In an e-mail, Shapiro said that formal complaints have been “investigated at length in two separate closed sessions.” He also said the teacher has been told “not to use language that can be misconstrued as bullying…”

A few parents said they were stunned that their Montessori community had become divided. Two wanted to talk about the conversion question.

One of those parents, Jacqueline Yourch, has two children who attended the private Montessori, then moved to the charter school. Yourch recently transferred her children to a private school.

She said all the children with the exception of a pair moved to the charter, which Shapiro denied. Yourch said all the teachers except one came, too.

Shapiro’s wife, Heather Fisher, was director of Montessori Elementary, a school that prior to closing was losing students, apparently for a variety of reasons, including the $5,200 cost of attending per year. Shapiro said his wife has begun working as an administrative assistant in Sherwood’s office but has refrained from becoming involved in administration to avoid the appearance of a conflict of interest.

Sherwood founders worked with Bohannon’s predecessor at Chico Unified, Sara Simmons, who retired in June. Contacted at home, Simmons confirmed that the conversion question was a major concern when the charter petition was under consideration. “The question of conversion came up early and was pervasive throughout all the process,” Simmons said. “Our attorney did not find evidence that this was a conversion school.”

Simmons said Shapiro assured her that “the curriculum would be different and his wife was not going to be employed there.”

Yourch said she didn’t understand that the charter-school founders envisioned the school as something different from Montessori Elementary, which she describes nostalgically as “a lovely place.”

“Our old school was ‘Montessori-lite,’ ” Yourch said, explaining that the charter seems stricter in its application of Montessori methods. “These people all had a vision, and I would not have done it if I had known.”

Bohannon said that when he read the parents’ accusations against the new teacher, he found them “quite troubling.” But, noting wryly that sarcasm can be lost on young children, he said the school is taking appropriate steps by working with the teacher.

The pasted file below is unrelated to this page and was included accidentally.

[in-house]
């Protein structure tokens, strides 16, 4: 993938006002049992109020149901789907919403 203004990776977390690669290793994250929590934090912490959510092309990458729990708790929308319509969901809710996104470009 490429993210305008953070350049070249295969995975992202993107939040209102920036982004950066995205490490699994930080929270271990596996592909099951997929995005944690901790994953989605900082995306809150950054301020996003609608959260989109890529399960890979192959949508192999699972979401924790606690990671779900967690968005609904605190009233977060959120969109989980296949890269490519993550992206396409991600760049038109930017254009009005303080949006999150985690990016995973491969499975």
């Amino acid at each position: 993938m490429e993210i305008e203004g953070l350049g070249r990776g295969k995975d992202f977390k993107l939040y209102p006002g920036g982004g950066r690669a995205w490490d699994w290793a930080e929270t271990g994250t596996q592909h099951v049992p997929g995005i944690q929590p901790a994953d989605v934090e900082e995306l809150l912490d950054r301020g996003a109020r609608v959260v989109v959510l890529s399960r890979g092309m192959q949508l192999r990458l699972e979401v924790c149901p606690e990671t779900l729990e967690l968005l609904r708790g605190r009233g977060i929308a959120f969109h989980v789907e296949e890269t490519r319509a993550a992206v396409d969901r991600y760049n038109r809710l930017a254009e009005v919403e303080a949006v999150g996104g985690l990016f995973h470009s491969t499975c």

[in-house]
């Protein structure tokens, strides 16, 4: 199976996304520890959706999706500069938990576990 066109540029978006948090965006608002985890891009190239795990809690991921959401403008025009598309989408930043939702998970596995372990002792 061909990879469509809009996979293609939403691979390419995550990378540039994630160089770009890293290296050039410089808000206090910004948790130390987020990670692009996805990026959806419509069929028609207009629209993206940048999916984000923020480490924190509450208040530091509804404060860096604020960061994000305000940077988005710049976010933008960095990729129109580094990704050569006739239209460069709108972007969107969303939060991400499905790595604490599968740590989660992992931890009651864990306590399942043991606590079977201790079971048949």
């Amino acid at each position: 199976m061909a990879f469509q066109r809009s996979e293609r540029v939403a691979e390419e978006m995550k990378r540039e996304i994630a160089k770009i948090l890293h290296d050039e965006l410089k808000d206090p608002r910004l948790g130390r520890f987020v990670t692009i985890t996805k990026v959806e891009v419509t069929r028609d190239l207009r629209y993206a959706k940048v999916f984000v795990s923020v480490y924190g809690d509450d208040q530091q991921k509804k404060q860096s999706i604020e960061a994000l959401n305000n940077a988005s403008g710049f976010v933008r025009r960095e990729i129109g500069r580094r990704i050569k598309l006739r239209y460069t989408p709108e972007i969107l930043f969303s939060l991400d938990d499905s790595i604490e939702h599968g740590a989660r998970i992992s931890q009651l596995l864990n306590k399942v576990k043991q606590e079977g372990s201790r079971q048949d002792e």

Charter-school experts say that chartering school districts walk a fine line between oversight and interference, and are prohibited from intervening in the internal affairs of most independent charter schools. Bohannon said the district can intervene only if the school is violating its charter or the law, or fails to provide education.

Bohannon said that proving now that the school represents an illegal conversion would oblige the district to shut it down. That would be a costly process, especially given that charter-school law is an evolving field.

Most of the parents who were anxious to air their problems with the school on the record were hesitant or opposed to re-opening the conversion question and said they want a successful Montessori in Chico.

One of those parents is Kristin Cobery, the wife of one of four board members who apparently have children in the teacher’s class. Cobery is part of a group that says the teacher’s tactics continue to violate school policy, warranting intervention.

Bohannon said the problem with the teacher is “worth monitoring” to ensure improvement takes place. Beyond that, he was philosophical. “There are going to be issues between schools and parents,” he said. “Many charter schools go through issues the first year that can be fixed. We’re not going to be the dark overlord that closes them down as soon as they have problems.”